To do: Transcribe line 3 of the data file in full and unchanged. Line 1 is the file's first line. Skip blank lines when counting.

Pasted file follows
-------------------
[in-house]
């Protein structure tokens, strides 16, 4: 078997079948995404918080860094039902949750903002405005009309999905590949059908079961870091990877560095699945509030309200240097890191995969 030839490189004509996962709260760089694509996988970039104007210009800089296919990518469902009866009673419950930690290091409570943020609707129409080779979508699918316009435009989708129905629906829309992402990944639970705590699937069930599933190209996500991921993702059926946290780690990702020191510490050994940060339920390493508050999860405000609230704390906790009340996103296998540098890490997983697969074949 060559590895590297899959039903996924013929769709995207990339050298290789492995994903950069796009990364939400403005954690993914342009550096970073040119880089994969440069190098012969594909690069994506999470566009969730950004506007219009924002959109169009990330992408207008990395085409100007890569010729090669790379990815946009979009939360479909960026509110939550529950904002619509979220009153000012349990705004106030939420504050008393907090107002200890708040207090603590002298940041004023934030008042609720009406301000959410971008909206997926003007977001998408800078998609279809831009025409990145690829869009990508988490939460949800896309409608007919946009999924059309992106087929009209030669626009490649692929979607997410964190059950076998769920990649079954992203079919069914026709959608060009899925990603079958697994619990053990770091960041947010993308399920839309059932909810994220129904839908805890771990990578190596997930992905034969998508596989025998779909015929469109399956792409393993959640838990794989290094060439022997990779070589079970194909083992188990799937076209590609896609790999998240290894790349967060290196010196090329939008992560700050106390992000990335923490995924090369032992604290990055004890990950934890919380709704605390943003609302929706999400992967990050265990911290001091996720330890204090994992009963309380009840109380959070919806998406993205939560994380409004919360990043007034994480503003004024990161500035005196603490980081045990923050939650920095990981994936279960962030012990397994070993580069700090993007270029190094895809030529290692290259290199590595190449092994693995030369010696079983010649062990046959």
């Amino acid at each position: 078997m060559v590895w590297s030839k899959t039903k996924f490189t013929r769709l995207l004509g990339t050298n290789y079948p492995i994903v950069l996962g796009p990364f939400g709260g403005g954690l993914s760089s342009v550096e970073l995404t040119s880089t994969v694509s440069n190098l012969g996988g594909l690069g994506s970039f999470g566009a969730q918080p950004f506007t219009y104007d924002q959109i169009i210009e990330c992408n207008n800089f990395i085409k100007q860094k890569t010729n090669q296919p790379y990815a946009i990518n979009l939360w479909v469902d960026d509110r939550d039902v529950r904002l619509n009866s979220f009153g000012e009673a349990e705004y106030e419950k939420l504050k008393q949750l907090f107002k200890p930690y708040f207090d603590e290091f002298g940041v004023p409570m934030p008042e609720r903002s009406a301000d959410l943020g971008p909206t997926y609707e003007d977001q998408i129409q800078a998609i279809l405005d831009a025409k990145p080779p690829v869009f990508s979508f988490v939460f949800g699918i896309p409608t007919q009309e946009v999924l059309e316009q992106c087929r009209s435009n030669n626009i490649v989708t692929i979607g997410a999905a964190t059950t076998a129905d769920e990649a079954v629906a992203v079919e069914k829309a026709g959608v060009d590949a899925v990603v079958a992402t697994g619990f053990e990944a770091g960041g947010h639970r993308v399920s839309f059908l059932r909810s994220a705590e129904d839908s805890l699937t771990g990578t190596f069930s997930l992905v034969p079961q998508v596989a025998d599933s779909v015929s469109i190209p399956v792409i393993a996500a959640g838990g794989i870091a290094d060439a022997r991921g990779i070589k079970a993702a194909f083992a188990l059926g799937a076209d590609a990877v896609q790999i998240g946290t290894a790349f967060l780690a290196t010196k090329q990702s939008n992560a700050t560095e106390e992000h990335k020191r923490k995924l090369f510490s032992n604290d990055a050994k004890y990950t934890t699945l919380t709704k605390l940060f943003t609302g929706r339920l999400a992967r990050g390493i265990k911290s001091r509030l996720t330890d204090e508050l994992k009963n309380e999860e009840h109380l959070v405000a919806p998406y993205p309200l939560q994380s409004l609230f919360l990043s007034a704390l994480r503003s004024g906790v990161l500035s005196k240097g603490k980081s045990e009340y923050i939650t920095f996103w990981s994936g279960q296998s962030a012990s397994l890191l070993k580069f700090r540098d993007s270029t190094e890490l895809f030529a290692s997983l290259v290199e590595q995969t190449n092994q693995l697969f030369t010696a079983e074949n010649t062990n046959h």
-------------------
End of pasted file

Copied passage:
């Amino acid at each position: 078997m060559v590895w590297s030839k899959t039903k996924f490189t013929r769709l995207l004509g990339t050298n290789y079948p492995i994903v950069l996962g796009p990364f939400g709260g403005g954690l993914s760089s342009v550096e970073l995404t040119s880089t994969v694509s440069n190098l012969g996988g594909l690069g994506s970039f999470g566009a969730q918080p950004f506007t219009y104007d924002q959109i169009i210009e990330c992408n207008n800089f990395i085409k100007q860094k890569t010729n090669q296919p790379y990815a946009i990518n979009l939360w479909v469902d960026d509110r939550d039902v529950r904002l619509n009866s979220f009153g000012e009673a349990e705004y106030e419950k939420l504050k008393q949750l907090f107002k200890p930690y708040f207090d603590e290091f002298g940041v004023p409570m934030p008042e609720r903002s009406a301000d959410l943020g971008p909206t997926y609707e003007d977001q998408i129409q800078a998609i279809l405005d831009a025409k990145p080779p690829v869009f990508s979508f988490v939460f949800g699918i896309p409608t007919q009309e946009v999924l059309e316009q992106c087929r009209s435009n030669n626009i490649v989708t692929i979607g997410a999905a964190t059950t076998a129905d769920e990649a079954v629906a992203v079919e069914k829309a026709g959608v060009d590949a899925v990603v079958a992402t697994g619990f053990e990944a770091g960041g947010h639970r993308v399920s839309f059908l059932r909810s994220a705590e129904d839908s805890l699937t771990g990578t190596f069930s997930l992905v034969p079961q998508v596989a025998d599933s779909v015929s469109i190209p399956v792409i393993a996500a959640g838990g794989i870091a290094d060439a022997r991921g990779i070589k079970a993702a194909f083992a188990l059926g799937a076209d590609a990877v896609q790999i998240g946290t290894a790349f967060l780690a290196t010196k090329q990702s939008n992560a700050t560095e106390e992000h990335k020191r923490k995924l090369f510490s032992n604290d990055a050994k004890y990950t934890t699945l919380t709704k605390l940060f943003t609302g929706r339920l999400a992967r990050g390493i265990k911290s001091r509030l996720t330890d204090e508050l994992k009963n309380e999860e009840h109380l959070v405000a919806p998406y993205p309200l939560q994380s409004l609230f919360l990043s007034a704390l994480r503003s004024g906790v990161l500035s005196k240097g603490k980081s045990e009340y923050i939650t920095f996103w990981s994936g279960q296998s962030a012990s397994l890191l070993k580069f700090r540098d993007s270029t190094e890490l895809f030529a290692s997983l290259v290199e590595q995969t190449n092994q693995l697969f030369t010696a079983e074949n010649t062990n046959h």